The secondary finding is that both microsurgical clipping and coiling yielded excellent results in elderly patients with unruptured aneurysm. The overall morbidity and mortality rates were 2% and 0% in each respective treatment modality, similar to those found in the literature.3)8)12)14) Currently, there are no established guidelines for ideal management of UIAs in elderly patients. In the distribution of aneurysm sizes, larger sized unruptured aneurysms were more common in the older age group and the annual incidence of SAH was noted to be three times higher.2)6)21) Thus, some researchers have suggested that elderly patients with UIAs should be considered for active surgical intervention to improve their outcomes. Advanced age alone has been reported to increase the risk of complications in elderly patients with unruptured aneurysm undergoing microsurgical clipping or endovascular coiling.4)10) In the current study, more patients with UIAs were treated by endovascular coiling (76.5%) and the mean age was significantly older than that of the microsurgical clipping group. To our surprise, favorable results have been obtained from both treatments along with our results. Our study supports the idea that surgical treatment of UIAs in the elderly should be advocated in making decisions on the optimal treatment strategy after careful assessment of each individual's circumstances.
In the ruptured aneurysm group, nine (47.4%) patients died from 'other' causes unrelated to SAH. Among the eight patients who died, five died of pneumonia and three died of sepsis and/or multiorgan failure. According to these results, more than one-third of the patients died within the acute period of the SAH, even if it was not due to the hemorrhage. Clinical care of elderly patients is challenging because of a greater chance of pharmacological complications, cardiopulmonary dysfunction, and so on. Elderly patients who survive SAH often face prolonged management in an intensive care unit (ICU), including treatment for multiple potential neurological and medical complications.13)18) Therefore, for proper co-management of these patients, in order to handle multiple issues, it is necessary to employ a more specialized neurointensivist dedicated to the ICU.9)
This study is limited by the fact that it was a retrospective review, with a limited number of patients at a single institution and no strictly defined selection criteria for the treatment procedure along with a lack of long-term follow up results. Lack of standard treatment guidelines and sufficient prognostic domestic data concerning treatment of aneurysms in the elderly make it difficult for clinicians when it comes to deciding on the proper treatment modality in such patients. We believe that our study may provide a valuable guide to help in decision making regarding treatment enrollment of elderly patients who could benefit from treatment, despite the known challenges in the management of this age group.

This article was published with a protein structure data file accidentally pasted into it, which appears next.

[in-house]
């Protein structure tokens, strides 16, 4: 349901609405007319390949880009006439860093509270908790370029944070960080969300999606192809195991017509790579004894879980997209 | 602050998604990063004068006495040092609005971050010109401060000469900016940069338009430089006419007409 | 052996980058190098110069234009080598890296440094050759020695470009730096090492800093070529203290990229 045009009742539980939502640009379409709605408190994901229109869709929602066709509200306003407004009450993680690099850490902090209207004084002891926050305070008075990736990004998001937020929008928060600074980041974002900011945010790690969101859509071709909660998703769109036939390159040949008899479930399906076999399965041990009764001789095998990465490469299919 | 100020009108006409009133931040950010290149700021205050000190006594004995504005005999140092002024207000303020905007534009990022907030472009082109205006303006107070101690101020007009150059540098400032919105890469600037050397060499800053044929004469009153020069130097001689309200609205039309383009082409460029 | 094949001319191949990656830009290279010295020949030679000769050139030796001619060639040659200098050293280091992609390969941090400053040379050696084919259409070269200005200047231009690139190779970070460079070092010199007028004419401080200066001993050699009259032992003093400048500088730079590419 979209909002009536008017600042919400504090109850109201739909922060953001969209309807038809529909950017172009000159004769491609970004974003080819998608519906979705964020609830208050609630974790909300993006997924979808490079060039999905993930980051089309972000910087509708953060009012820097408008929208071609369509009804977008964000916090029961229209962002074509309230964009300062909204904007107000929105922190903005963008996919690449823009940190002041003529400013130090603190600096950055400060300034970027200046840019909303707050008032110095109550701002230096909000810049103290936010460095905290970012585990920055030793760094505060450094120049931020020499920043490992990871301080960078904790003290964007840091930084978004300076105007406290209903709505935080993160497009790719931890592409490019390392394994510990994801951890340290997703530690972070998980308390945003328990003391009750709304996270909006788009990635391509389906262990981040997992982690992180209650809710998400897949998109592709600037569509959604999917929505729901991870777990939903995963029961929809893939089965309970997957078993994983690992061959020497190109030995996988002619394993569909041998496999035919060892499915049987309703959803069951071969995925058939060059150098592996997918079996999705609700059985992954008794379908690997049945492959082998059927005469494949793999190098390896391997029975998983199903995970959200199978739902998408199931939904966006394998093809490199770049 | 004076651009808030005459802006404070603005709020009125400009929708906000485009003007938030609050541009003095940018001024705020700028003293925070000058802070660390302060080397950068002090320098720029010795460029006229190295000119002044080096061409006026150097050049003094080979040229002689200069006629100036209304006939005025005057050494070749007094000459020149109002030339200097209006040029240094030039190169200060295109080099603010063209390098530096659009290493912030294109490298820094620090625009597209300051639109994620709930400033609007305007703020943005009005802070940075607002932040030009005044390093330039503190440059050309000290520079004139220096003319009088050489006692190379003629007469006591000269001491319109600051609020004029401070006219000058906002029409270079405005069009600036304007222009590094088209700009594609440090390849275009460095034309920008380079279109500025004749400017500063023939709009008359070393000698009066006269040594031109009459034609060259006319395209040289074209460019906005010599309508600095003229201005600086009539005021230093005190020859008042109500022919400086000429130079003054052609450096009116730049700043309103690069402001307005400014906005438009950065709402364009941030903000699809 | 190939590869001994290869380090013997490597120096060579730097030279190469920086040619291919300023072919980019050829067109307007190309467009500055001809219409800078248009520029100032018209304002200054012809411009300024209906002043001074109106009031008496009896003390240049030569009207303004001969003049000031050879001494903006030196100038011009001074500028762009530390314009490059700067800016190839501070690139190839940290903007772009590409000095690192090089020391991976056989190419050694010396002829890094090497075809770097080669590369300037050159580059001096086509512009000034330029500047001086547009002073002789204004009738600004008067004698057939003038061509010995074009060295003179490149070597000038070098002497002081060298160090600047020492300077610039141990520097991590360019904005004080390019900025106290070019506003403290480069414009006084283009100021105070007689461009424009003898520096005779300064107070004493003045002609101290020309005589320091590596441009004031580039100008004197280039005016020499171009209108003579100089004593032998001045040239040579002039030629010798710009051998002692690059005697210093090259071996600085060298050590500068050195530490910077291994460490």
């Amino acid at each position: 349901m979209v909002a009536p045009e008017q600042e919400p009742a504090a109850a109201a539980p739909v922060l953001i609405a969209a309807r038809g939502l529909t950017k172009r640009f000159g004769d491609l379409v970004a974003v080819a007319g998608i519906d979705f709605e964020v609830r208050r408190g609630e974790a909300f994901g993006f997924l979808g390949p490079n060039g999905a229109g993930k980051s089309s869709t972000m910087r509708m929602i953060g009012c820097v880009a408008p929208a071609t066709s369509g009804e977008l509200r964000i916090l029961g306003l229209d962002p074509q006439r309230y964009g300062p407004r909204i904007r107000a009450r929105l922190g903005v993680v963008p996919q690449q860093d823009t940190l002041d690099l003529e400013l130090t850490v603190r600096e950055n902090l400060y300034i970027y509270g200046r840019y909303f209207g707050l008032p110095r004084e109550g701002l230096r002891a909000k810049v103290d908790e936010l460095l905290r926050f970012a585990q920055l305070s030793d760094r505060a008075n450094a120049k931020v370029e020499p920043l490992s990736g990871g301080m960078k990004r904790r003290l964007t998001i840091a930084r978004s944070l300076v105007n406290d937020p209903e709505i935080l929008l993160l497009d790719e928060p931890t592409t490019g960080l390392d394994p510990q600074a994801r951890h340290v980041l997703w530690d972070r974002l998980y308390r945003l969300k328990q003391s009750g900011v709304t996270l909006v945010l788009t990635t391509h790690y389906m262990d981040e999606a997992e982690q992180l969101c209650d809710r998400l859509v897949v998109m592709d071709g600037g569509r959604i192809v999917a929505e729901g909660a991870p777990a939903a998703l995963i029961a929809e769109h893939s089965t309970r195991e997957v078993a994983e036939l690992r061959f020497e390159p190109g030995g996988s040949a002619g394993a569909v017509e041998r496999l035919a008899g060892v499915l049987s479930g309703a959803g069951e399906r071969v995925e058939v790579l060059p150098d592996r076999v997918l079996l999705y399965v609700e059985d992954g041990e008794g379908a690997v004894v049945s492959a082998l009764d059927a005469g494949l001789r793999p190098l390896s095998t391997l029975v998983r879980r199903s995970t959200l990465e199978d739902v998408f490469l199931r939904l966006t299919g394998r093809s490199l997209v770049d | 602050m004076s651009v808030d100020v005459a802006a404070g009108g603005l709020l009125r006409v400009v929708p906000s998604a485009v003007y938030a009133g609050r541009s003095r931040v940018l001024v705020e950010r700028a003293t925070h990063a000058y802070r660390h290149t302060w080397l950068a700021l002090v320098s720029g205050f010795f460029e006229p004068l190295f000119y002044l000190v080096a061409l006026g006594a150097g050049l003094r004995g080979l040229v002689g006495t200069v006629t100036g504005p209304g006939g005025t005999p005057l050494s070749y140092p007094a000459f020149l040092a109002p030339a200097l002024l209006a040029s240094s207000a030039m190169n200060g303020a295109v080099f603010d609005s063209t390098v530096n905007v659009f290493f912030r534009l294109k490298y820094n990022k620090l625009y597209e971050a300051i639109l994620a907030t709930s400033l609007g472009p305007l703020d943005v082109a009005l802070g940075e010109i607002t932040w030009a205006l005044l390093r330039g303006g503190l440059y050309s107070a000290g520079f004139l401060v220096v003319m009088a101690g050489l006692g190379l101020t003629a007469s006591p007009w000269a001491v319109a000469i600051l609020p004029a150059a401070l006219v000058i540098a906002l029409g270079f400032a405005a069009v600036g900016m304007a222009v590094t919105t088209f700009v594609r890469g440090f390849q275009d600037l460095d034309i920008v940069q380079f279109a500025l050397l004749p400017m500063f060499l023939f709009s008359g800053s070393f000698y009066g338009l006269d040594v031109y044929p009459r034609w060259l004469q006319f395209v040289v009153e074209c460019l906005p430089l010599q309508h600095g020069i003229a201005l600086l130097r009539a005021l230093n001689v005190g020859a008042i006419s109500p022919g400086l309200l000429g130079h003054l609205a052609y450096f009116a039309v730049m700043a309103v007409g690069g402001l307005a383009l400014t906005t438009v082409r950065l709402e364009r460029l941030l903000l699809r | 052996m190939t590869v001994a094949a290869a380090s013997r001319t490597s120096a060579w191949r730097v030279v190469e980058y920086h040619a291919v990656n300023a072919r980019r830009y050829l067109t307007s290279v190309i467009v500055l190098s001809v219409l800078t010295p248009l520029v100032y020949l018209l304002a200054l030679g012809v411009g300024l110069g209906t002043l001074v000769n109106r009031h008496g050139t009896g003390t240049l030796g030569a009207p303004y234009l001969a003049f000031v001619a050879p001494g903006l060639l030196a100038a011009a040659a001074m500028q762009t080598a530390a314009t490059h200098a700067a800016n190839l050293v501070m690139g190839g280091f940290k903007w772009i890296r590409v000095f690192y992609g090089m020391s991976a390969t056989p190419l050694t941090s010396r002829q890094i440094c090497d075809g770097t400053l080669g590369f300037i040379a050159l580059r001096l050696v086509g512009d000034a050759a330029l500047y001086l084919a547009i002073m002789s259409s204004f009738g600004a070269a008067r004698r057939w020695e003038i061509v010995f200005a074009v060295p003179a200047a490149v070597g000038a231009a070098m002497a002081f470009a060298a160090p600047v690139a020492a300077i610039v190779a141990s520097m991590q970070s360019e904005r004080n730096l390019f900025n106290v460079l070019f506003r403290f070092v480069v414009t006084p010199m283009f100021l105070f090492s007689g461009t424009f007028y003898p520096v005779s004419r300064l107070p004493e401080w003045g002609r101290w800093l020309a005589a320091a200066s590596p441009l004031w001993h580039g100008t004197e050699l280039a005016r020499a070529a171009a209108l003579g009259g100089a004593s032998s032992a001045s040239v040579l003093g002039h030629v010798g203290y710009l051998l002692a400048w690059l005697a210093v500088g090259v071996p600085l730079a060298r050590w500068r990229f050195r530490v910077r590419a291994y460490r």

CONCLUSION

According to our data, elderly patients with high grade HHG and IVH are truly associated with poor outcome, so that the indication for aggressive therapy should be considered carefully. To improve outcomes in elderly SAH patients, co-management by specialized neurointensivists who can handle patients with multiple conditions should be considered. According to our data, all elderly patients with UIAs had an excellent outcome, regardless of the treatment modality. Treatment of unruptured intracranial aneurysms can be considered in an optimistic way.

References

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Fig. 1
Clinical outcome of all patients with intracranial aneurysm according to treatment modality (A) and patients with subarachnoid hemorrhage (B).
jcen-16-193-g001.jpg
Table 1
A Comparison of the clinical characteristics of elderly patients with intracranial aneurysm
jcen-16-193-i001.jpg

HHG = Hunt-Hess grade; HTN = Hypertension; DM = Diabetes Mellitus; ACA = anterior cerebral artery; Acom = anterior communicating artery; Ant.Cho = anterior choroidal artery; ICA bif= internal carotid artery bifurcation; MCA bif = middle cerebral artery bifurcation; Pcom = posterior communicating artery; PCA = posterior cerebral artery; PICA = posterior inferior cerebellar artery; SCA = superior cerebellar artery; VA = vertebral artery; yrs = years; CI = confidence interval; NS = not significant

Table 2
Multivariate logistic regression analysis to identify factors predictive of a poor outcome as assessed by a Glasgow outcome scale
jcen-16-193-i002.jpg

*indicates significance (p < 0.05)

GOS = Glasgow outcome Scale, HTN = hypertension, DM = diabetes mellitus

Table 3
Management outcome of aneurysm treated by clipping
jcen-16-193-i003.jpg

HHG = Hunt and Hess grade scale

Table 4
Management outcome of aneurysm treated by coiling
jcen-16-193-i004.jpg

HHG = Hunt and Hess grade scale

Table 5
Cause of mortality
jcen-16-193-i005.jpg

An = aneurysm